From Mali to Zimbabwe and South Africa to Southern Sudan, small grains remain an integral part of mainstream local food systems.
There are many reasons why small grains continue to pack a huge socio-economic punch in many countries.
To revisit and stimulate a frank discussion on the power of small grains, eMKambo has just completed an informative survey in eight districts of Zimbabwe.
Besides a longitudinal assessment of how small grains perform in the market, the survey (whose results will be released soon) tried to surface production trends and some of the telling value chain patterns. Although the survey focused on Zimbabwe, its findings seem to resonate with the situation many African countries.
Part of slow, but resilient tribal traditions
While small grains are being promoted from a climate change perspective, what makes them special is that they have become a key component of many tribal traditions.
Very few farmers grow small grains for money, but for other benefits whose value is impossible to quantify.
In African food markets, small grains are considered slow moving commodities, whose income is rarely consistent.
But there are traders more comfortable with this slow nature than fast-moving horticultural commodities.
The eMKambo survey mentioned above tries to also answer the following question: Why is small grains commercialisation not picking up more speed in African food markets that are being contaminated by a fast-food chain culture?
Efforts to modernise African agriculture seem to be pushing local and global versions of the green revolution.
On the other hand, small grains are quietly resisting commercialisation due to their unique capacity to reflect the diversity of food systems, gender, lifestyles and other invisible strengths.
For many farming communities confronting climate change, small grains are at the centre of purpose-driven and sustainable agricultural practices.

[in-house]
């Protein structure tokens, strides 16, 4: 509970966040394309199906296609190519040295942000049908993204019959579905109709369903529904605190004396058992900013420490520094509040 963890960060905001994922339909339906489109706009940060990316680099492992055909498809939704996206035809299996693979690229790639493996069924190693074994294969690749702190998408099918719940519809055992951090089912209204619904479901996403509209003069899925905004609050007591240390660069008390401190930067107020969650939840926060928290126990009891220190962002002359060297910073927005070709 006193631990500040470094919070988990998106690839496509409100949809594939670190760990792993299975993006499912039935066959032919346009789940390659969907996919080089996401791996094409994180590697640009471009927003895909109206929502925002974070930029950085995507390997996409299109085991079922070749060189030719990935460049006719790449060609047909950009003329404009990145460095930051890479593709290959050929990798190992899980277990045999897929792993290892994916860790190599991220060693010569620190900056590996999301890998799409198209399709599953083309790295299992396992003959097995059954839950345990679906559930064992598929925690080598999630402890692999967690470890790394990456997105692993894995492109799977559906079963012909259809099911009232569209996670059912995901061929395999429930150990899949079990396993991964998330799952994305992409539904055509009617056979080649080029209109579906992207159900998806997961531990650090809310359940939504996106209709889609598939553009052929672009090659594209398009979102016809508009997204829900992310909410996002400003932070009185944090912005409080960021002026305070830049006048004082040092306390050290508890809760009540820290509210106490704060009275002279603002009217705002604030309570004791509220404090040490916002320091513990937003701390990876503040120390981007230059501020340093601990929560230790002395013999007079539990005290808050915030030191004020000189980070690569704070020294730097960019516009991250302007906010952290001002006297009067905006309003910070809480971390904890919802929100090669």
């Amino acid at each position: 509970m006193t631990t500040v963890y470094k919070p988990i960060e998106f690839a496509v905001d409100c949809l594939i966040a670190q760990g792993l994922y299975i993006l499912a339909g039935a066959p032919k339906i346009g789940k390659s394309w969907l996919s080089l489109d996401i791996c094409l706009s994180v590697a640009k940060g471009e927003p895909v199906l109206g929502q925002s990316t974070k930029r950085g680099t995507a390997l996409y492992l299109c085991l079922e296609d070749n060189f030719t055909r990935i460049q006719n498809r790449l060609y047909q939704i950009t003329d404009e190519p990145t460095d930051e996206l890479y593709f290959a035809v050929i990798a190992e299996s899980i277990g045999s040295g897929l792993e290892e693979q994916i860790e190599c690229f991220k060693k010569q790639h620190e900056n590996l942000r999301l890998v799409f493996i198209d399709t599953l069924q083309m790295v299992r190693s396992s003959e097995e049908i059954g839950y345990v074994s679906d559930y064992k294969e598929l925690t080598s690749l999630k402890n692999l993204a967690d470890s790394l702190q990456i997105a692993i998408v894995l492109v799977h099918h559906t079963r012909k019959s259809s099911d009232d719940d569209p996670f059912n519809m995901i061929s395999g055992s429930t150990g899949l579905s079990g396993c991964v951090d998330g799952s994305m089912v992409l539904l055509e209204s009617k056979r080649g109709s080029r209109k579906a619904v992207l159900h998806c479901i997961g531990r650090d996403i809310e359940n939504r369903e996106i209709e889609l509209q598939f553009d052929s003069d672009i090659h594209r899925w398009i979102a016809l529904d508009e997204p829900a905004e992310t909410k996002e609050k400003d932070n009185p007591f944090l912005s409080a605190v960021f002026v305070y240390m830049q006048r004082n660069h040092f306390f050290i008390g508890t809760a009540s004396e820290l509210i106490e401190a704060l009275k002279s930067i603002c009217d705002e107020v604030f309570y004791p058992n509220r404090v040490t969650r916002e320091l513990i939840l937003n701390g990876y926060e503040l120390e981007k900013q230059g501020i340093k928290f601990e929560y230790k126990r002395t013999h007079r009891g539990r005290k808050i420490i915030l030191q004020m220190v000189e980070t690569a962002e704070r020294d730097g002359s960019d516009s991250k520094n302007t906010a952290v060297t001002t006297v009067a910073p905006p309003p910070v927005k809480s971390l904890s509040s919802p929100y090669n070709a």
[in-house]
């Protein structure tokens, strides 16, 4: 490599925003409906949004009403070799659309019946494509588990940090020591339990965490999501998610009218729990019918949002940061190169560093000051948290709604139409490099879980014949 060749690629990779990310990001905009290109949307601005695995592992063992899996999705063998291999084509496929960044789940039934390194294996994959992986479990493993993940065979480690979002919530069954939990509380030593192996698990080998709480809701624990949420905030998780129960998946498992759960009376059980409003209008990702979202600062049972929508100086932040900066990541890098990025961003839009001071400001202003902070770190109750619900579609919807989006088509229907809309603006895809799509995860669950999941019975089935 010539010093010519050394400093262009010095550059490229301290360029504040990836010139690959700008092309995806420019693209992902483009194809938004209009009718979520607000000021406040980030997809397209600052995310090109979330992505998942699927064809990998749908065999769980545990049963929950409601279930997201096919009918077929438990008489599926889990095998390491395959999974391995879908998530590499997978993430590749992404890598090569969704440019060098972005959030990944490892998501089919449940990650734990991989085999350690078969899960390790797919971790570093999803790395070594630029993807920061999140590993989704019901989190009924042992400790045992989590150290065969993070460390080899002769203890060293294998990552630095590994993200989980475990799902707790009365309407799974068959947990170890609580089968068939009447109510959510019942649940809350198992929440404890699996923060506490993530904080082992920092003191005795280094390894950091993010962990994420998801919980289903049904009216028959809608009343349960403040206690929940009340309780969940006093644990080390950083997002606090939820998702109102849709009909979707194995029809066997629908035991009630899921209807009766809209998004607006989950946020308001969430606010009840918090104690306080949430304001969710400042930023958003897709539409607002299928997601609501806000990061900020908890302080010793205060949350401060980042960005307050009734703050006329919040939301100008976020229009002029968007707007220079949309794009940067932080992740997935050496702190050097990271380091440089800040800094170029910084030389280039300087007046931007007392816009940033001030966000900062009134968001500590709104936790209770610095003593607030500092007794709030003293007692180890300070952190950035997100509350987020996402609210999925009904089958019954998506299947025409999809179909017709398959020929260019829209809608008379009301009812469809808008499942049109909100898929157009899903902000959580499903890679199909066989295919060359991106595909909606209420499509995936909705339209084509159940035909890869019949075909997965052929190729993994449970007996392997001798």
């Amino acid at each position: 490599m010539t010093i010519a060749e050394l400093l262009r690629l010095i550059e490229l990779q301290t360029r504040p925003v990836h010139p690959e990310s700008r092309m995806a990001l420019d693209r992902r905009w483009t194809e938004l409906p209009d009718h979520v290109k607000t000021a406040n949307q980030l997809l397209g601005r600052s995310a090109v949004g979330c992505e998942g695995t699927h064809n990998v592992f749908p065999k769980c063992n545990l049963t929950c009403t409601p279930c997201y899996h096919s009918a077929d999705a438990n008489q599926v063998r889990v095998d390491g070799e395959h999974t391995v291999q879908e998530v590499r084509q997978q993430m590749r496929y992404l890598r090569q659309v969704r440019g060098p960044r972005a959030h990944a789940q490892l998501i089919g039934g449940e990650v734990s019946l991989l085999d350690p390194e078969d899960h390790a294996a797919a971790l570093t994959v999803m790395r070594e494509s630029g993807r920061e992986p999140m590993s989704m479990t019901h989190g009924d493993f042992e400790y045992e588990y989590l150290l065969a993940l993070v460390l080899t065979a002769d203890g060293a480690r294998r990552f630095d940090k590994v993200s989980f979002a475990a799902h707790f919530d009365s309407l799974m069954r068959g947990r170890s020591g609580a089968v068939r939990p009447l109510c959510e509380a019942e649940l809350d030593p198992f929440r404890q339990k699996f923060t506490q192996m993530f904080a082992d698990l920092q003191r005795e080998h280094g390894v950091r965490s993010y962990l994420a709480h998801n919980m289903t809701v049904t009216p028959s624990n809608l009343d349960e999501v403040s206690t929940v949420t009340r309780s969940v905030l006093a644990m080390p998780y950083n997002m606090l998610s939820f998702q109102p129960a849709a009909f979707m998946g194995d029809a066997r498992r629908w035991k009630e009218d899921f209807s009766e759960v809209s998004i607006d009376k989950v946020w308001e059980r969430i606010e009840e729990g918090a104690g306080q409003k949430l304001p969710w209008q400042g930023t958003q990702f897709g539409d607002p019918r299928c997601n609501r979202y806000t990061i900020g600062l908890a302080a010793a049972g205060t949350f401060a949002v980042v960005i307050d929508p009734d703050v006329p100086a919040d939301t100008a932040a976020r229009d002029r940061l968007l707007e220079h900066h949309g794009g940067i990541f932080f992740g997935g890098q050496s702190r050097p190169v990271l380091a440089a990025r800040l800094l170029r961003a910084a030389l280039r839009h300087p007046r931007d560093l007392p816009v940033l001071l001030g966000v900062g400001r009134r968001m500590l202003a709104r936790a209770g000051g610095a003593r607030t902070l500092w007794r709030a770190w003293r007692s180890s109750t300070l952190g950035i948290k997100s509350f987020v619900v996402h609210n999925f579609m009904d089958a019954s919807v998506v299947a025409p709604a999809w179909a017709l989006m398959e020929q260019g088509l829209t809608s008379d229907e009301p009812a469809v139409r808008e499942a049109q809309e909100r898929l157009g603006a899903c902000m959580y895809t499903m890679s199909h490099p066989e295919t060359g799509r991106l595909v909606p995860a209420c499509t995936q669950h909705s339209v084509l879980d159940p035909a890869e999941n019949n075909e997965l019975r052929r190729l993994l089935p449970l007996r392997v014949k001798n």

Most smallholder farmers are not motivated by incremental improvements such as high yields from high inputs.
They are more satisfied with getting best outcomes from a holistic agriculture system.
As seen through contract farming models, it seems commercial agriculture creates additional financial and socio-economic uncertainties, which push farmers to a side market, as they realise that income from contract arrangements can barely meet all important needs.
Production and utilisation of small grains and other marginal crops has empowered farming communities to establish traditional governance systems and standards that ensure sustainability for the whole agricultural ecosystem.
Where commercial efforts are obsessed with supply chains, smallholder farmers, whose decisions are driven by small grains, take an ecosystems approach.
There is hard-earned awareness among farmers that preserving and rebuilding small grains seed systems is a proven insurance against hunger and starvation.
Harnessing shared knowledge
While ICTs and globalisation seem to be transforming human relationships, small grains-based food systems continue to influence how many African communities function.
Although, Western diets are infiltrating African food systems, mostly in urban areas, social media is also strengthening local and traditional food systems through spreading consumer awareness about the benefits of small grains and other marginalised foods.
Farmers and rural communities have started using social media to retrieve and revive some of the knowledge around small grains and local food that was on the verge of getting lost ermanently.
Africans in the Diaspora are receiving small grains and other foods sent by their relatives based in Africa.
While it may appear forces of globalisation are destroying local food systems, they are, in fact, also rejuvenating them and providing a buffer against wholesale commercialisation.
Armed with fine-grained insights from agricultural markets and smallholder farming areas, it is possible to increase small grains production, marketing and consumption in ways that can change the fortunes of many farmers and consumers.
However, a lot will happen if there is an overhaul of current agribusiness models that are over-promoting industrial agriculture at the expense of local food systems.
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